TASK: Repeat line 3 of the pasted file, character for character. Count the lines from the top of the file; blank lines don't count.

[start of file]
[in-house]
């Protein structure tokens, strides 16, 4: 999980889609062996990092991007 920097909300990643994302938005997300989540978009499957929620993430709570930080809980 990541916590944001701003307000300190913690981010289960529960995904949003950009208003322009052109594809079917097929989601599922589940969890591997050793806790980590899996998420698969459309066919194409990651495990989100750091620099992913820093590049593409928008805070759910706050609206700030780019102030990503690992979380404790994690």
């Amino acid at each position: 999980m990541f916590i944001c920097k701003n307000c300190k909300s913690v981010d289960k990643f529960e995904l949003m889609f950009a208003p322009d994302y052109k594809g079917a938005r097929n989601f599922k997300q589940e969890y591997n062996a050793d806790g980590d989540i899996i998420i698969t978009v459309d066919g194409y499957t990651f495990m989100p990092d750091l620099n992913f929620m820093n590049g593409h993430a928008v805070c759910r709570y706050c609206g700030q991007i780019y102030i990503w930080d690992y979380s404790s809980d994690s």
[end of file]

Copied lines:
């Amino acid at each position: 999980m990541f916590i944001c920097k701003n307000c300190k909300s913690v981010d289960k990643f529960e995904l949003m889609f950009a208003p322009d994302y052109k594809g079917a938005r097929n989601f599922k997300q589940e969890y591997n062996a050793d806790g980590d989540i899996i998420i698969t978009v459309d066919g194409y499957t990651f495990m989100p990092d750091l620099n992913f929620m820093n590049g593409h993430a928008v805070c759910r709570y706050c609206g700030q991007i780019y102030i990503w930080d690992y979380s404790s809980d994690s």